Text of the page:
• Businesses that have reopened in Ohio may report workers who don't come in
  • The ODJFS may turn down the unemployment claims of these workers 
  • Ohio has reopened many of its businesses and services Monday

Business owners and employers in the state of Ohio may now report employees who don't come in to work as more non-essential companies reopen the economy Monday.

The Ohio Department of Job and Family Services (ODJFS) specifically set up a website where employers may fill out their report, which could potentially affect the workers' unemployment benefits.

"If you have employees who refuse to return to work or quit work, it’s important that you let the Ohio Department of Job and Family Services (ODJFS) know so we can make accurate eligibility determinations," the ODJFS also sent out in an email to employers.

According to reports, the ODJFS assumed if the employees' place of work has resumed operations, this means their jobs are available again; thus, they shouldn't be filing for unemployment claims.

ODJFS director Kimberly Hall told the press in a video conference call Monday employers have to be clear to their workers about safety measures to protect the staff. If the worker still won't report for work, the ODJFS will conduct a review before the employee could receive the benefits.

"We’ve always had an administrative review process," the director said. "It basically hinges on whether there’s a good-cause reason for that refusal to return to work.”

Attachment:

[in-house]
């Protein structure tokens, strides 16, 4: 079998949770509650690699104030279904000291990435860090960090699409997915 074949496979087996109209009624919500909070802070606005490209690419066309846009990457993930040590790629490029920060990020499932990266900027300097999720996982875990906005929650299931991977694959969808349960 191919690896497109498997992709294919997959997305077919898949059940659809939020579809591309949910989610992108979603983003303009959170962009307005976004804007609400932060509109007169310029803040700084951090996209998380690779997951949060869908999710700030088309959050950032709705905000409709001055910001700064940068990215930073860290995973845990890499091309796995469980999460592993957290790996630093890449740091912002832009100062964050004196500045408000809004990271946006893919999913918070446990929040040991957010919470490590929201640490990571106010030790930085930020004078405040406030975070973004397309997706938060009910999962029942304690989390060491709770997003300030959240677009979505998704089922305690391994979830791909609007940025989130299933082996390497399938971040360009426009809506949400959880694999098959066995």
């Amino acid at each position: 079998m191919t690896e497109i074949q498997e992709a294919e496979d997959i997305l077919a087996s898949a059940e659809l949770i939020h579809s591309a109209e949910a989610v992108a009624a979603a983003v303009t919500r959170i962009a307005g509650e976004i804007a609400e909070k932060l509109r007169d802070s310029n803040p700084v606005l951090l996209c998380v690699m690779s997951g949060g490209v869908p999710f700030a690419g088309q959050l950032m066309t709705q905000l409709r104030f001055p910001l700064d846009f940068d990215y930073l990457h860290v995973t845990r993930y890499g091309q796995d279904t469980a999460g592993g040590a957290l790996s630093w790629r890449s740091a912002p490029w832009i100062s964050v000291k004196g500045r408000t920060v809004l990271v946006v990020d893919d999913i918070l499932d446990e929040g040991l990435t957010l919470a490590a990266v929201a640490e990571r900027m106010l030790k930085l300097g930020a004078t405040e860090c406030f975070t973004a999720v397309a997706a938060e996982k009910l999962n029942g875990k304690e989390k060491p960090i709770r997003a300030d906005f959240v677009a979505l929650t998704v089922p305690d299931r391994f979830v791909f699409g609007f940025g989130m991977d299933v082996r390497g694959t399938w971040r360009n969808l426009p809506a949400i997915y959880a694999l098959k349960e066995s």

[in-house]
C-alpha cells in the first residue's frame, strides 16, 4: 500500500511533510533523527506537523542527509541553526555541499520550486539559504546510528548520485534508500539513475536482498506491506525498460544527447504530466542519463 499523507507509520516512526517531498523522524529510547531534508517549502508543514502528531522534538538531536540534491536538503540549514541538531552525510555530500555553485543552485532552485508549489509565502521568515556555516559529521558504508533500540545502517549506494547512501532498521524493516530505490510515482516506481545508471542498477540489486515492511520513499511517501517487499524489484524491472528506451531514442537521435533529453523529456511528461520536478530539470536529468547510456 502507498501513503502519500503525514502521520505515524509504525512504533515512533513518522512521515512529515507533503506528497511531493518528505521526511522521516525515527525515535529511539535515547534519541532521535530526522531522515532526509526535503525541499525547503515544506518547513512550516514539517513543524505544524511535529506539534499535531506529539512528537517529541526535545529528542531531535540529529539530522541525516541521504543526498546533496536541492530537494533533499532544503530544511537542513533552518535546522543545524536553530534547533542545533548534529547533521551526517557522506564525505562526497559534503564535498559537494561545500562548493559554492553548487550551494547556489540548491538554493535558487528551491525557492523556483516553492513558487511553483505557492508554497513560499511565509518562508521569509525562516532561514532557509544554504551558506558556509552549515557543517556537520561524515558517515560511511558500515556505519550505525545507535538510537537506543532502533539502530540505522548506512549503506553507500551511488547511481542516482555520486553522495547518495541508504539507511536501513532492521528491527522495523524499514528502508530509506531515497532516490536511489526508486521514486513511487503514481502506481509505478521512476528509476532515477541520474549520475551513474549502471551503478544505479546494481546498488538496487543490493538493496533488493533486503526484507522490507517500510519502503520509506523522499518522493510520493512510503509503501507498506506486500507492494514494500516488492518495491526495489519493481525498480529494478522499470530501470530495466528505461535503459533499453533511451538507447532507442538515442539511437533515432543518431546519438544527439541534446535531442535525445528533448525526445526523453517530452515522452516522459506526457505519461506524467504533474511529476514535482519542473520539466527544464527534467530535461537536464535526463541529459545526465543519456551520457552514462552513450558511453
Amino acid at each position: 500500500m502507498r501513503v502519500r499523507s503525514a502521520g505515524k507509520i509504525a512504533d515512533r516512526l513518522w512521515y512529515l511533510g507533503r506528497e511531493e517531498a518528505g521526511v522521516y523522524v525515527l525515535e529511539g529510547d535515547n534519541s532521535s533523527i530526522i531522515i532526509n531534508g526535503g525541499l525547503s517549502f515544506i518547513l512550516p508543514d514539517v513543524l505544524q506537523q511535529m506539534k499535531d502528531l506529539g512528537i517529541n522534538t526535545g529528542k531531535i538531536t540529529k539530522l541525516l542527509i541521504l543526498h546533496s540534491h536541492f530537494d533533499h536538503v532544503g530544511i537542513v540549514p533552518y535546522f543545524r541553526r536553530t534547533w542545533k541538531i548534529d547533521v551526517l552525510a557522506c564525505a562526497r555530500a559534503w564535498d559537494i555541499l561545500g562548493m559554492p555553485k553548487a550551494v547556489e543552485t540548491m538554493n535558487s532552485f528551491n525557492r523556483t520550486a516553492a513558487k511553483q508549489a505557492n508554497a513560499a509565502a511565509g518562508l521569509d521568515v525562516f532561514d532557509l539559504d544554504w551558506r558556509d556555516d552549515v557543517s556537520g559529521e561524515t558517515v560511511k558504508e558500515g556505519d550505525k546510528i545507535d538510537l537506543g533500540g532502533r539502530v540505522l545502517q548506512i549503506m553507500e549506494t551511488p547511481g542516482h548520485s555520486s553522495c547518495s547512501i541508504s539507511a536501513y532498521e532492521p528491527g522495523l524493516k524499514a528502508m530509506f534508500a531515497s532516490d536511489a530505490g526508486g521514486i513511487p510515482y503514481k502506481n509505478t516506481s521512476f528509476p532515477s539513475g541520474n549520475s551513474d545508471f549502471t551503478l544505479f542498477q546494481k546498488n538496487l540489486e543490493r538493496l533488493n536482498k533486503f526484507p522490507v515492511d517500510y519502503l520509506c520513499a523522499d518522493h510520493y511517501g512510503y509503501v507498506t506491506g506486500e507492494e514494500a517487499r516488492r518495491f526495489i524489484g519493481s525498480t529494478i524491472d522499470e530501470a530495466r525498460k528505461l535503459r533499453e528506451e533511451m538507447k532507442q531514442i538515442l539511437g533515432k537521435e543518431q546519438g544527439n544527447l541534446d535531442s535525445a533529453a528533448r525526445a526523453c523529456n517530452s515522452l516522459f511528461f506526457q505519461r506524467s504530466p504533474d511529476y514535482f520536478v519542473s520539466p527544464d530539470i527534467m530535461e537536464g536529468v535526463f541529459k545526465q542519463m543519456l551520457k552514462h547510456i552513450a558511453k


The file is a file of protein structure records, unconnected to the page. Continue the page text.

Gov. Mike DeWine has reopened Ohio's economy beginning May 1. Wikimedia Commons

Ohio Gov. Mike DeWine lifted some of the state's restrictions Friday, beginning with the resumption of elective health care procedures, including dental and veterinary services.

On Monday, manufacturing, distribution and construction companies have also reopened with employers expected to conduct daily health checks of the workers, daily sanitation and cleaning, as well as strict enforcement of face covering and social distancing.

Companies with an office or corporate set-up were also given the go signal to open Monday but a remote or work-at-home arrangement is still highly encouraged. By May 12, Ohio will be reopening retail and commercial stores, but workers and customers alike will be expected to don face masks and practice social distancing.

The state's "Stay Safe Ohio" order was extended by the Ohio Department of Health Director Dr. Amy Acton until May 29, which effectively still puts some limitations in place. A gathering of more than 10 people is still not allowed in Ohio, while restaurants, bars, grooming and personal care services, gyms, recreation and sports facilities, casinos and playgrounds remain closed until further notice.